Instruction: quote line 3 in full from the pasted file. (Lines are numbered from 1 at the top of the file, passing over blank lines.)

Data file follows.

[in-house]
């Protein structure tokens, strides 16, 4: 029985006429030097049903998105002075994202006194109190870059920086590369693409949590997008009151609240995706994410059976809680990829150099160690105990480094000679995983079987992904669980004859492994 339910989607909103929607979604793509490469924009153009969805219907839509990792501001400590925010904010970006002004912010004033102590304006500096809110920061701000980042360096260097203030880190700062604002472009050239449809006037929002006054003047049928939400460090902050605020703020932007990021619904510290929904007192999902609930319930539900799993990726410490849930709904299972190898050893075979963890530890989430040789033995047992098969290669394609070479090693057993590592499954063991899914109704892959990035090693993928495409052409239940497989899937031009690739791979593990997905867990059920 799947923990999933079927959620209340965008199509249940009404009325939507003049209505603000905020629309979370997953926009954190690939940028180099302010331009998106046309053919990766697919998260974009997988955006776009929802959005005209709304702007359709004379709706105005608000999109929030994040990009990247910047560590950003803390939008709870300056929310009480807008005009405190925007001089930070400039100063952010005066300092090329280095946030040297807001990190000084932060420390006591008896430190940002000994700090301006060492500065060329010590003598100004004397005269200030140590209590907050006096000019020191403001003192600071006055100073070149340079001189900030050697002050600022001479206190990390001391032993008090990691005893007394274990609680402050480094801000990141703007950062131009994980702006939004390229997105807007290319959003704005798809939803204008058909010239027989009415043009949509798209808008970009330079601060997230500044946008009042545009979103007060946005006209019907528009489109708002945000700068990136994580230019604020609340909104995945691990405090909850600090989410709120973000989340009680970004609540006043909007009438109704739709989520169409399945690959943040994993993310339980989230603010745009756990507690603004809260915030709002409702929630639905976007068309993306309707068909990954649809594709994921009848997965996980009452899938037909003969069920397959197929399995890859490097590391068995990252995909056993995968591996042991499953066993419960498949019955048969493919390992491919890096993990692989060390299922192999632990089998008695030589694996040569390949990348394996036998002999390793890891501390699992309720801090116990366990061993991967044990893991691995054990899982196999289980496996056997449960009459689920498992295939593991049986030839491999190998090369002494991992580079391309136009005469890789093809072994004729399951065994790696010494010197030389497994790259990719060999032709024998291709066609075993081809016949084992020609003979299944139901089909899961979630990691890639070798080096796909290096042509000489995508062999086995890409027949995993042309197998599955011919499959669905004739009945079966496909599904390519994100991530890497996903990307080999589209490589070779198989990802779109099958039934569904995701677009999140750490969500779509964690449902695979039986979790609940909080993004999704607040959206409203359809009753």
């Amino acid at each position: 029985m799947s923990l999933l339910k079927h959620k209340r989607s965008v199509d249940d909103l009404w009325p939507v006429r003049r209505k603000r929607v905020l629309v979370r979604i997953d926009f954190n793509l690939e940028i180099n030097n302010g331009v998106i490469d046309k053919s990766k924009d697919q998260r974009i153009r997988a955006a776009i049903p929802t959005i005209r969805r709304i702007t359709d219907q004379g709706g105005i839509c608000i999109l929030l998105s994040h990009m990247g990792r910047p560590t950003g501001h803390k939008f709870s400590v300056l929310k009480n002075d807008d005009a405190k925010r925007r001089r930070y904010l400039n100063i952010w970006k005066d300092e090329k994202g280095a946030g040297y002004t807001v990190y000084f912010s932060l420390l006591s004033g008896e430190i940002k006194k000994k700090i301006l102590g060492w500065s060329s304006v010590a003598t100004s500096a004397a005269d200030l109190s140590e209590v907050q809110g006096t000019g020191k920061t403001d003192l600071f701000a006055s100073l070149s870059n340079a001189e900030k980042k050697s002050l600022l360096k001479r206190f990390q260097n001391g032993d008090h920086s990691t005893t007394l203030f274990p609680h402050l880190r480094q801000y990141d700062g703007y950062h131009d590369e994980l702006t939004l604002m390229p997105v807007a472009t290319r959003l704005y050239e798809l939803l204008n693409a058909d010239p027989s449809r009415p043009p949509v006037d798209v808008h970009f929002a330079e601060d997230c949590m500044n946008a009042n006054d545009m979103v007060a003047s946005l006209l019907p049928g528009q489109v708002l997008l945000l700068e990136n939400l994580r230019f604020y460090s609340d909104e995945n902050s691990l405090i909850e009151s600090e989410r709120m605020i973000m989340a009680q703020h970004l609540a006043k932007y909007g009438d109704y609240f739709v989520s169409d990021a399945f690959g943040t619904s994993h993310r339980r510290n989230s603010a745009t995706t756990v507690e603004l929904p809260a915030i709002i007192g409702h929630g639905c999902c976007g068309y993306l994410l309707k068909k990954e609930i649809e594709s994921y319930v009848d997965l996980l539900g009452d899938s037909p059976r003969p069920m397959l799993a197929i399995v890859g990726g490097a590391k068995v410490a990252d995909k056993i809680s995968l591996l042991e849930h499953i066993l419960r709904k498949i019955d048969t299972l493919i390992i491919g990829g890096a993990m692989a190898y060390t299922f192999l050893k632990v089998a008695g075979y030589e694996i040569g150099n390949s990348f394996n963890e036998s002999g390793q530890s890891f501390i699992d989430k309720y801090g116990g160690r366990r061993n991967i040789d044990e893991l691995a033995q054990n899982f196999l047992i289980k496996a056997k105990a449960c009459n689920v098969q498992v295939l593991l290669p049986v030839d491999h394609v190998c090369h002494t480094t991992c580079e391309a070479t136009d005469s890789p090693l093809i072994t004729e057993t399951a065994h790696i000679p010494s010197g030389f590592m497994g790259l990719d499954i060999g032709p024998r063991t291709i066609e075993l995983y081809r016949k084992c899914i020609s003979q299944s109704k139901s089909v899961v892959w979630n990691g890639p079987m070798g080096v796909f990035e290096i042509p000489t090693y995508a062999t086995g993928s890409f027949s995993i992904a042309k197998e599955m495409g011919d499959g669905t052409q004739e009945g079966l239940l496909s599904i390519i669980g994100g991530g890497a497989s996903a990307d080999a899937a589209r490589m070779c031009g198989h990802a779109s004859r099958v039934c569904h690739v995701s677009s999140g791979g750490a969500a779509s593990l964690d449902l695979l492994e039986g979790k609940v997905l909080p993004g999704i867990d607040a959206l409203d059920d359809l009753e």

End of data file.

């Amino acid at each position: 029985m799947s923990l999933l339910k079927h959620k209340r989607s965008v199509d249940d909103l009404w009325p939507v006429r003049r209505k603000r929607v905020l629309v979370r979604i997953d926009f954190n793509l690939e940028i180099n030097n302010g331009v998106i490469d046309k053919s990766k924009d697919q998260r974009i153009r997988a955006a776009i049903p929802t959005i005209r969805r709304i702007t359709d219907q004379g709706g105005i839509c608000i999109l929030l998105s994040h990009m990247g990792r910047p560590t950003g501001h803390k939008f709870s400590v300056l929310k009480n002075d807008d005009a405190k925010r925007r001089r930070y904010l400039n100063i952010w970006k005066d300092e090329k994202g280095a946030g040297y002004t807001v990190y000084f912010s932060l420390l006591s004033g008896e430190i940002k006194k000994k700090i301006l102590g060492w500065s060329s304006v010590a003598t100004s500096a004397a005269d200030l109190s140590e209590v907050q809110g006096t000019g020191k920061t403001d003192l600071f701000a006055s100073l070149s870059n340079a001189e900030k980042k050697s002050l600022l360096k001479r206190f990390q260097n001391g032993d008090h920086s990691t005893t007394l203030f274990p609680h402050l880190r480094q801000y990141d700062g703007y950062h131009d590369e994980l702006t939004l604002m390229p997105v807007a472009t290319r959003l704005y050239e798809l939803l204008n693409a058909d010239p027989s449809r009415p043009p949509v006037d798209v808008h970009f929002a330079e601060d997230c949590m500044n946008a009042n006054d545009m979103v007060a003047s946005l006209l019907p049928g528009q489109v708002l997008l945000l700068e990136n939400l994580r230019f604020y460090s609340d909104e995945n902050s691990l405090i909850e009151s600090e989410r709120m605020i973000m989340a009680q703020h970004l609540a006043k932007y909007g009438d109704y609240f739709v989520s169409d990021a399945f690959g943040t619904s994993h993310r339980r510290n989230s603010a745009t995706t756990v507690e603004l929904p809260a915030i709002i007192g409702h929630g639905c999902c976007g068309y993306l994410l309707k068909k990954e609930i649809e594709s994921y319930v009848d997965l996980l539900g009452d899938s037909p059976r003969p069920m397959l799993a197929i399995v890859g990726g490097a590391k068995v410490a990252d995909k056993i809680s995968l591996l042991e849930h499953i066993l419960r709904k498949i019955d048969t299972l493919i390992i491919g990829g890096a993990m692989a190898y060390t299922f192999l050893k632990v089998a008695g075979y030589e694996i040569g150099n390949s990348f394996n963890e036998s002999g390793q530890s890891f501390i699992d989430k309720y801090g116990g160690r366990r061993n991967i040789d044990e893991l691995a033995q054990n899982f196999l047992i289980k496996a056997k105990a449960c009459n689920v098969q498992v295939l593991l290669p049986v030839d491999h394609v190998c090369h002494t480094t991992c580079e391309a070479t136009d005469s890789p090693l093809i072994t004729e057993t399951a065994h790696i000679p010494s010197g030389f590592m497994g790259l990719d499954i060999g032709p024998r063991t291709i066609e075993l995983y081809r016949k084992c899914i020609s003979q299944s109704k139901s089909v899961v892959w979630n990691g890639p079987m070798g080096v796909f990035e290096i042509p000489t090693y995508a062999t086995g993928s890409f027949s995993i992904a042309k197998e599955m495409g011919d499959g669905t052409q004739e009945g079966l239940l496909s599904i390519i669980g994100g991530g890497a497989s996903a990307d080999a899937a589209r490589m070779c031009g198989h990802a779109s004859r099958v039934c569904h690739v995701s677009s999140g791979g750490a969500a779509s593990l964690d449902l695979l492994e039986g979790k609940v997905l909080p993004g999704i867990d607040a959206l409203d059920d359809l009753e």